Take 10: Tips to help you communicate more inclusively

  • Before writing about someone and their health situation, it is appropriate to ask them how they describe themselves.
  • As indicated by the World Obesity Federation, it is essential to utilize people-first language at all times. Here are a number of examples of phrases to avoid and phrases to use instead:

Terms used to describe people living with obesity:

Terms used when talking about obesity:

Terms used when talking about lower body weight or eating disorders:

  • When discussing weight, the American Diabetes Association noted that terms such as “ideal weight,” “goal weight,” etc., are judgmental and convey a false belief that there is a single, universal weight that prevents illness. It does not account for the individual’s personal or health goals.
  • Use precise numbers or information when conveying important details:
  • Changing behaviors is difficult and offering advice that does not acknowledge this can feel dismissive. Acknowledging individual differences and preferences is essential. Remember, weight is not a behavior.
  • Provide guidance on specific habits/behaviors and clinical markers rather than only focusing on weight. For example, exercise can improve health outcomes, mood and quality of life regardless of weight change:
  • Make it clear that there may be factors beyond an individual’s control that affect their weight and body type. It is vital to underscore factors beyond individual responsibility when discussing people living with obesity. For instance, not all audiences may be in a condition to follow advice due to financial or geographic constraints.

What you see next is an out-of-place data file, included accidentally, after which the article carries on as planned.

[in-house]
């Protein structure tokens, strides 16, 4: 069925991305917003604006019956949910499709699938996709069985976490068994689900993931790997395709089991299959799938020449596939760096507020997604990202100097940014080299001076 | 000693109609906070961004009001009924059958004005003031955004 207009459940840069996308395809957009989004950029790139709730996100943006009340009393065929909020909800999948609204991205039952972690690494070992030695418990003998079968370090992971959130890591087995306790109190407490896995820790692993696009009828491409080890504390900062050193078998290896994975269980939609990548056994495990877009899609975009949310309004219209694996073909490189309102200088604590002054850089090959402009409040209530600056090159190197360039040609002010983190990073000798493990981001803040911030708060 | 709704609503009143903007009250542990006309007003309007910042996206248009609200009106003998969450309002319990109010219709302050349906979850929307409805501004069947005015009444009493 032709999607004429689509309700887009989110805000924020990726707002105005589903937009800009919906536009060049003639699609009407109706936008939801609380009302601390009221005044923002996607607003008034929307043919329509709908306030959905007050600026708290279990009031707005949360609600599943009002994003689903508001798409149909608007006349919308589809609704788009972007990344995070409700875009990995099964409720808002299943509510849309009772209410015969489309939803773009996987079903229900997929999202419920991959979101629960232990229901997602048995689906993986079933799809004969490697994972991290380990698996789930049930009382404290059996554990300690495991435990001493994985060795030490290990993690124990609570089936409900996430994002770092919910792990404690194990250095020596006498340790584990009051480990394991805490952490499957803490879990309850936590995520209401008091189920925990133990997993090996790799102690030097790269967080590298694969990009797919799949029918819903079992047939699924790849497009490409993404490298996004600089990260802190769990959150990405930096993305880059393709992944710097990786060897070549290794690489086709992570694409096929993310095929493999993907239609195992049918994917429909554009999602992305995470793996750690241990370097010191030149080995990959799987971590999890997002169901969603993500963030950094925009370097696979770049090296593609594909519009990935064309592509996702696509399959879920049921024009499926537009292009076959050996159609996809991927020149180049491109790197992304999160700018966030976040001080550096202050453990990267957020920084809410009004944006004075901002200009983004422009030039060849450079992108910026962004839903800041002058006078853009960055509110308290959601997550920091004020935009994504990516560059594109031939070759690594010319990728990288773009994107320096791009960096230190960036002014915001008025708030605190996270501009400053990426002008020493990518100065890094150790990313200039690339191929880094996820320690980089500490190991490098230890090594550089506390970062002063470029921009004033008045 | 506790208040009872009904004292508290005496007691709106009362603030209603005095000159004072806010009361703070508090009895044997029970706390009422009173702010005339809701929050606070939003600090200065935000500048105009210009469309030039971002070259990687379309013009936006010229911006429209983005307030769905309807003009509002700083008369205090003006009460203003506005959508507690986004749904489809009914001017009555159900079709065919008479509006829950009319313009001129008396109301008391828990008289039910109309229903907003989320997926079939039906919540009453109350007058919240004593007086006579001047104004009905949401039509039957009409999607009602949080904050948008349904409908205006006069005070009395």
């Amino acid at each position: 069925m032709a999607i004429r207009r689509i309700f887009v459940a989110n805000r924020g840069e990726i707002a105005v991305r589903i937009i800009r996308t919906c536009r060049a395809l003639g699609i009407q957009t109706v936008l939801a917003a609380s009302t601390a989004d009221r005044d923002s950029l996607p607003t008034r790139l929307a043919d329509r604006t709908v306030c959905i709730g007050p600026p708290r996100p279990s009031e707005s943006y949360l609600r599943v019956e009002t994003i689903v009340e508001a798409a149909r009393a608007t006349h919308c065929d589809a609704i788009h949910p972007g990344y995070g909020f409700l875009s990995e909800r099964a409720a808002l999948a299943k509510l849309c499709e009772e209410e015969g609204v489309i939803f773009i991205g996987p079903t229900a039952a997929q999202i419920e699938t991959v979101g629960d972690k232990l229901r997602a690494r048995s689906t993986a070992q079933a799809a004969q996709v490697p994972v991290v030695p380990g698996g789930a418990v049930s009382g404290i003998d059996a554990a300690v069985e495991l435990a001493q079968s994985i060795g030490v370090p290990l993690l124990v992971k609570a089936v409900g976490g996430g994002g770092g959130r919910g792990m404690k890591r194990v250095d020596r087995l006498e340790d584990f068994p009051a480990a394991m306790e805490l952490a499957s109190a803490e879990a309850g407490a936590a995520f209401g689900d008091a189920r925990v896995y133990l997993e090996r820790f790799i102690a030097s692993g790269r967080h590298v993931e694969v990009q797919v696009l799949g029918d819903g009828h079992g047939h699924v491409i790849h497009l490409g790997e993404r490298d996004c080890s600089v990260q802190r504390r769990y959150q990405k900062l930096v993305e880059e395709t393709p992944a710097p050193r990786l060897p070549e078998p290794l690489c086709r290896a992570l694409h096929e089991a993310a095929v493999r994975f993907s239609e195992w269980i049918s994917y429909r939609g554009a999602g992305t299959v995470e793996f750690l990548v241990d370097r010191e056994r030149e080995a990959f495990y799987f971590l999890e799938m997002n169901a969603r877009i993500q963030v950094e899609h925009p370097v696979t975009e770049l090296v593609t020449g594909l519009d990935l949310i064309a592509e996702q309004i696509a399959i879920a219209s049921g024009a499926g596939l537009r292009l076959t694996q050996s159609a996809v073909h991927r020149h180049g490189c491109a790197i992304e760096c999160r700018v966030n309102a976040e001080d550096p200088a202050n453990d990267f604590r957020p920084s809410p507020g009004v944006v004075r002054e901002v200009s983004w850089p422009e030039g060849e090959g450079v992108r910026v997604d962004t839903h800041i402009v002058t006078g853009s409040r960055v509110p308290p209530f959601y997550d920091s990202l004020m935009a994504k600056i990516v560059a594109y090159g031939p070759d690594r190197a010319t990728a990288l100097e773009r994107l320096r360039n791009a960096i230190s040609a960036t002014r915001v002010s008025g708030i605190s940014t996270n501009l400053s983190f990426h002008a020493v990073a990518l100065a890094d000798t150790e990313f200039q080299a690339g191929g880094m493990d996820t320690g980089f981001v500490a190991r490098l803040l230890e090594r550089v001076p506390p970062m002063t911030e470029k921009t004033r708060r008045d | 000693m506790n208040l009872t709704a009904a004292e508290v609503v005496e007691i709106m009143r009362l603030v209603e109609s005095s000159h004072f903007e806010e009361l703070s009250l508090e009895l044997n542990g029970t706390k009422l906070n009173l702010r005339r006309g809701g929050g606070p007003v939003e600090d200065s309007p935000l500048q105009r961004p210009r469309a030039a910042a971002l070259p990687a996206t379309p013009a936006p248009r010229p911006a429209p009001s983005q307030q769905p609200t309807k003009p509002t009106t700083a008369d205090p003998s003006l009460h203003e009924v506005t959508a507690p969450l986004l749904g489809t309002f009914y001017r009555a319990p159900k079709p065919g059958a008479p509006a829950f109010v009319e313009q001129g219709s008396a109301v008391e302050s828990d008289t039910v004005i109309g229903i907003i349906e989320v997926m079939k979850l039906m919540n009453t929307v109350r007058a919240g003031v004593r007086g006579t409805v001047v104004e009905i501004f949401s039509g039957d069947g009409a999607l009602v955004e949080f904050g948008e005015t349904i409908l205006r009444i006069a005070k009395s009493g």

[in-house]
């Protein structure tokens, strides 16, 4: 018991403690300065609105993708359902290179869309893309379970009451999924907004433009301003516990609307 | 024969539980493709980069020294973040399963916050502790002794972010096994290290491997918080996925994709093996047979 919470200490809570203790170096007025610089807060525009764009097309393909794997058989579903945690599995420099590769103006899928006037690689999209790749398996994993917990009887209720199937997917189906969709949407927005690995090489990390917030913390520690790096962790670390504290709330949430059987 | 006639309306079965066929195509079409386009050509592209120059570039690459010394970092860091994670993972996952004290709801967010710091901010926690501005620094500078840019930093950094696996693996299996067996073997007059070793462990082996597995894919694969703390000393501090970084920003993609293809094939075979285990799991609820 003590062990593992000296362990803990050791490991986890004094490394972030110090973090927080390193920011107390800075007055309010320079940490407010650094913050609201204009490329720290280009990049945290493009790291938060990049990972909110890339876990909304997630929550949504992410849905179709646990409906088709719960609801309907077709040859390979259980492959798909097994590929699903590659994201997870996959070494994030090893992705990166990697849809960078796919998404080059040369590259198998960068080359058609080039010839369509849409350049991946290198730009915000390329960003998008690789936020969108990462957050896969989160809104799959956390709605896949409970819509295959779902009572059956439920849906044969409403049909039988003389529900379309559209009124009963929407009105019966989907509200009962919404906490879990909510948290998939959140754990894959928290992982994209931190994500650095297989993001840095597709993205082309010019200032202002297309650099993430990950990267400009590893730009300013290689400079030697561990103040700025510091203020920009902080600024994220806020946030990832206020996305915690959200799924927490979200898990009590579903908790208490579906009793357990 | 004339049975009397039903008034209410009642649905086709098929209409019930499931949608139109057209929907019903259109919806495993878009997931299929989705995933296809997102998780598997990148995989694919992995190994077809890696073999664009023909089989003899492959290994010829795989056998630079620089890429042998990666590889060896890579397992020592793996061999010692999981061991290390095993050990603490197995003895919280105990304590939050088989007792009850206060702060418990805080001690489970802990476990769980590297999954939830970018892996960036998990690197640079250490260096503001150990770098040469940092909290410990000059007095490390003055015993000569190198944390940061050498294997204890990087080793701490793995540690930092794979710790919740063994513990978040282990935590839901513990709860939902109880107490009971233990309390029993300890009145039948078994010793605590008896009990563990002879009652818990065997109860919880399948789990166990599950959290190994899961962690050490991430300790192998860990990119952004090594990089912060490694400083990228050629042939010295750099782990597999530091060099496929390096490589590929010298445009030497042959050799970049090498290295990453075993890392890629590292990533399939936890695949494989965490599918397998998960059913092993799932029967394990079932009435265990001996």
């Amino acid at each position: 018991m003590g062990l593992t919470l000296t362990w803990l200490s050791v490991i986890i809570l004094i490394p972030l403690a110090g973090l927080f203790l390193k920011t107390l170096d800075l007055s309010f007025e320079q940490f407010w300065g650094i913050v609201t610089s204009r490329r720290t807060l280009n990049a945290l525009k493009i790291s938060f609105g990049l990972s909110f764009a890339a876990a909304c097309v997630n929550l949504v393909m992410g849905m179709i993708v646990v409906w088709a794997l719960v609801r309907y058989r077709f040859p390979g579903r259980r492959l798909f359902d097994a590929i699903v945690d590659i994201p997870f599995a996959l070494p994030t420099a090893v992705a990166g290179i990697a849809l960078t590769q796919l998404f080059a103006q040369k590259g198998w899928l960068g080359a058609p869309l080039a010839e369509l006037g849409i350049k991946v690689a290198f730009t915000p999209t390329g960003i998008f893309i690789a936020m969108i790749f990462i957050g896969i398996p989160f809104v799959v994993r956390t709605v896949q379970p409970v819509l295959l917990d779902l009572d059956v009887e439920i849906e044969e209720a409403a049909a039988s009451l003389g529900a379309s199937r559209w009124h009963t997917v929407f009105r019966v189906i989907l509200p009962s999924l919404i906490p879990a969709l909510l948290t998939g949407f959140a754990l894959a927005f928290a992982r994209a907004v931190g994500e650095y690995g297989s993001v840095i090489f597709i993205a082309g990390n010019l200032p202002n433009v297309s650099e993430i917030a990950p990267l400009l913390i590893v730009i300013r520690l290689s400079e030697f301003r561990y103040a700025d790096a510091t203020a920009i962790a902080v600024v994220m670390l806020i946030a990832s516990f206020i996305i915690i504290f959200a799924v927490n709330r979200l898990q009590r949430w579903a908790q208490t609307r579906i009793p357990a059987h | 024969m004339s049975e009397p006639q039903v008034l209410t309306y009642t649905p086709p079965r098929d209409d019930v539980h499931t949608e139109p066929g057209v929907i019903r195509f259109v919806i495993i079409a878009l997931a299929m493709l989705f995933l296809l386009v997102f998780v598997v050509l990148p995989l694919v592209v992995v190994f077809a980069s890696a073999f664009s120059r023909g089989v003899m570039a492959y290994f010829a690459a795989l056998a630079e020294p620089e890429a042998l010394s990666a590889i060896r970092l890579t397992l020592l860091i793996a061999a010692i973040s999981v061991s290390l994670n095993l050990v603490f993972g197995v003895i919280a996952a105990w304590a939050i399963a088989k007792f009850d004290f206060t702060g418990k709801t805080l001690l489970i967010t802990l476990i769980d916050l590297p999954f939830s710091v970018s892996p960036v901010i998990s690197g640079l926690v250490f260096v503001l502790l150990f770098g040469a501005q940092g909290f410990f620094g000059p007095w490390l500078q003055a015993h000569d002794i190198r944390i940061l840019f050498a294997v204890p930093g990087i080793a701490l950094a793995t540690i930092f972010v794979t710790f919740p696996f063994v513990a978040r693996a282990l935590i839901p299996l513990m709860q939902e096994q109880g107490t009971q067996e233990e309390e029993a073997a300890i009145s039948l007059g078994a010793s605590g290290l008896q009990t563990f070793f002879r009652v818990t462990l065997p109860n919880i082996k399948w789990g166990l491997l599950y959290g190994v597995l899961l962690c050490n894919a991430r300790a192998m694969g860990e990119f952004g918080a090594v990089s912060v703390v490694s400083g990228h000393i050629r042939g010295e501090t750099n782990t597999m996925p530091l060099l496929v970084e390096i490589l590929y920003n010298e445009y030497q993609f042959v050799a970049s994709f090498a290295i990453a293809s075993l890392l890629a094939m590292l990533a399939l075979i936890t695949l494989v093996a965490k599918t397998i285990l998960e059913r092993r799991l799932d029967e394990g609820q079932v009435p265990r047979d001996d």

• Is an individual’s weight relevant to the topic being discussed? If not, do not bring it up in written form or a conversation.
  • It is also recommended to avoid phrases such as “Did you lose weight?” or “You look like you lost weight,” etc., which may be intended as a compliment. The intended “compliment” might not seem like stigma, but the subtle message it conveys is that higher weights are bad and lower weights are good.
  • Relate lifestyle changes not to weight but to symptoms – these are the things we are working on through recommended changes. We are not looking to simply alter numbers on a scale. Highlight positive consequences of leading a healthier lifestyle: Ask “Is your pain better?” “Mood better?” Are you sleeping better?” “Do you have more energy?” Similarly, one should phrase (especially when working with adolescents) that the goal is not a number, but for the patient to have a “strong and healthy body.” The best way to do that is by improving the kinds of foods we eat and being more active.

Learn more about inclusive communication

Did this guide help? It’s part of a monthly Headlines series on inclusive communication! Previous stories have discussed disability and religion.

You can find the complete guide here – and be sure to bookmark that page as it will be updated each month.